"Common Sense and Other Writings," by Thomas Paine, is part of the "Barnes & Noble Classics"""series, which offers quality editions at affordable prices to the student and the general reader, including new scholarship, thoughtful design, and pages of carefully crafted extras. Here are some of the remarkable features of "Barnes & Noble Classics" ...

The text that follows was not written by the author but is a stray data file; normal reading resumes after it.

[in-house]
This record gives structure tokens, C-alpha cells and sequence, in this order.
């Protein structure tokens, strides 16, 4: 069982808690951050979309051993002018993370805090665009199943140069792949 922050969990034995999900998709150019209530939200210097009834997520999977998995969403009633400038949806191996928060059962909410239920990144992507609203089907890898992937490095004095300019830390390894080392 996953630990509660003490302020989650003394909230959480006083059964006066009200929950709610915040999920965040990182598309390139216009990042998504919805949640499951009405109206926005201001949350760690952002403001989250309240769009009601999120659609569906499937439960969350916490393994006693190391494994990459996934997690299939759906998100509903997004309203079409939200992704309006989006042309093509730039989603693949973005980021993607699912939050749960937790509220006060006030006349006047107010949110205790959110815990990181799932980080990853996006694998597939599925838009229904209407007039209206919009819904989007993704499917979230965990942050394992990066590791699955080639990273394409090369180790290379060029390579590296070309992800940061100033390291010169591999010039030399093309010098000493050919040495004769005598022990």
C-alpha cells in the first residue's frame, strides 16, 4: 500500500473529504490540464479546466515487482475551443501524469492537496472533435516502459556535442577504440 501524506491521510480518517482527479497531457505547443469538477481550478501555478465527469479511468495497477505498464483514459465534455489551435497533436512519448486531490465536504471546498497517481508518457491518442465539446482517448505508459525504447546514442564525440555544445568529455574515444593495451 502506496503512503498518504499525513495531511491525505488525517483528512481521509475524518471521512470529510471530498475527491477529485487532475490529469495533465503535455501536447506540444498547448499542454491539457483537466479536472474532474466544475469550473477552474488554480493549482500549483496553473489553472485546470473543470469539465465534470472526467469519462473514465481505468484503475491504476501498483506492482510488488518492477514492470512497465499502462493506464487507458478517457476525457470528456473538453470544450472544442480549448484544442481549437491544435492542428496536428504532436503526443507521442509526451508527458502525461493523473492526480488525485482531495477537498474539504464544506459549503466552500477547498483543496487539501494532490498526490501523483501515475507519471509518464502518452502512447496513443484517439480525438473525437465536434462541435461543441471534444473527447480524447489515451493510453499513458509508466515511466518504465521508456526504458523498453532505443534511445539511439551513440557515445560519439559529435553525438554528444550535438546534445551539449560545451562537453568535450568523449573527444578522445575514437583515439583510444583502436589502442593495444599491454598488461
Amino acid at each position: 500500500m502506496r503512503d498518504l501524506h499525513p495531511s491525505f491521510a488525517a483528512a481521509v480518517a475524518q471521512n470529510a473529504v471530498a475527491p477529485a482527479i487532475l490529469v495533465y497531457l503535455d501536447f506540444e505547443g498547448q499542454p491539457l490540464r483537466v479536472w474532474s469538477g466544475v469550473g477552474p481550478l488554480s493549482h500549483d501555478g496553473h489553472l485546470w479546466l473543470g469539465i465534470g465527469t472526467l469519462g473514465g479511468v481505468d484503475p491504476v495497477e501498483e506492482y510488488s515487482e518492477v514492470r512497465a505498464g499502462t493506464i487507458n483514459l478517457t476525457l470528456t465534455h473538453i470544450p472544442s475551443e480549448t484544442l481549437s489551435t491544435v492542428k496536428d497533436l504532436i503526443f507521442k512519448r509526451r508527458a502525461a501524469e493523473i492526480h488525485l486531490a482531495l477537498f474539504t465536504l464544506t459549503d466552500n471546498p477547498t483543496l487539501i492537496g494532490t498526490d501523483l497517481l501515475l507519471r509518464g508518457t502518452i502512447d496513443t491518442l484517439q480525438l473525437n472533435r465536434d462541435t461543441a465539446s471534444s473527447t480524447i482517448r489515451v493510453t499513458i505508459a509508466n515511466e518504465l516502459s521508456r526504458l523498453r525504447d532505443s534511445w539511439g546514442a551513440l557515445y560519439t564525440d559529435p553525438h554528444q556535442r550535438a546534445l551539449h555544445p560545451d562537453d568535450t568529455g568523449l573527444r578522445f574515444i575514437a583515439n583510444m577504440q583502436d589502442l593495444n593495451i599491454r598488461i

"Common Sense and Other Writings," by Thomas Paine, is part of the "Barnes & Noble Classics"""series, which offers quality editions at affordable prices to the student and the general reader, including new scholarship, thoughtful design, and pages of carefully crafted extras. Here are some of the remarkable features of "Barnes & Noble Classics" New introductions commissioned from today's top writers and scholars Biographies of the authors Chronologies of contemporary historical, biographical, and cultural events Footnotes and endnotes Selective discussions of imitations, parodies, poems, books, plays, paintings, operas, statuary, and films inspired by the work Comments by other famous authors Study questions to challenge the reader's viewpoints and expectations Bibliographies for further reading Indices & Glossaries, when appropriate All editions are beautifully designed and are printed to superior specifications; some include illustrations of historical interest. "Barnes & Noble Classics "pulls together a constellation of influencesbiographical, historical, and literaryto enrich each reader's understanding of these enduring works.Though he did not emigrate from England to the American colonies until 1774, just a few months before the Revolutionary War began, Thomas Paine had an enormous impact on that war and the new nation that emerged from it. "Common Sense," the instantly popular pamphlet he published in January 1776, argued that the goal of the struggle against the British should be not simply tax reform, as many were calling for, but complete independence. His rousing, radical voice was balanced by the equally independence-minded but more measured tones of Thomas Jefferson, who wrote the Declaration of Independence later that year. In later works, such as "The Rights of Man," "The Age of Reason," and other selections included in this volume, Paine proved himself a visionary moralist centuries ahead of his time. He believed that every human has the natural right to life s necessities and that government s role should be to provide for those in dire need. An impassioned opponent of all forms of slavery, he understood that no one in poverty is truly free, a lesson still to be learned by many of our leaders today.Joyce Appleby, Professor Emerita at the University of California, Los Angeles, has followed the trajectory of American nation-building in her books "Capitalism and a New Social Order: The Republican Vision of the 1790s," "Inheriting the Revolution: The First Generation of Americans," "Thomas Jefferson," and "A Restless Past: History and the American Public.""
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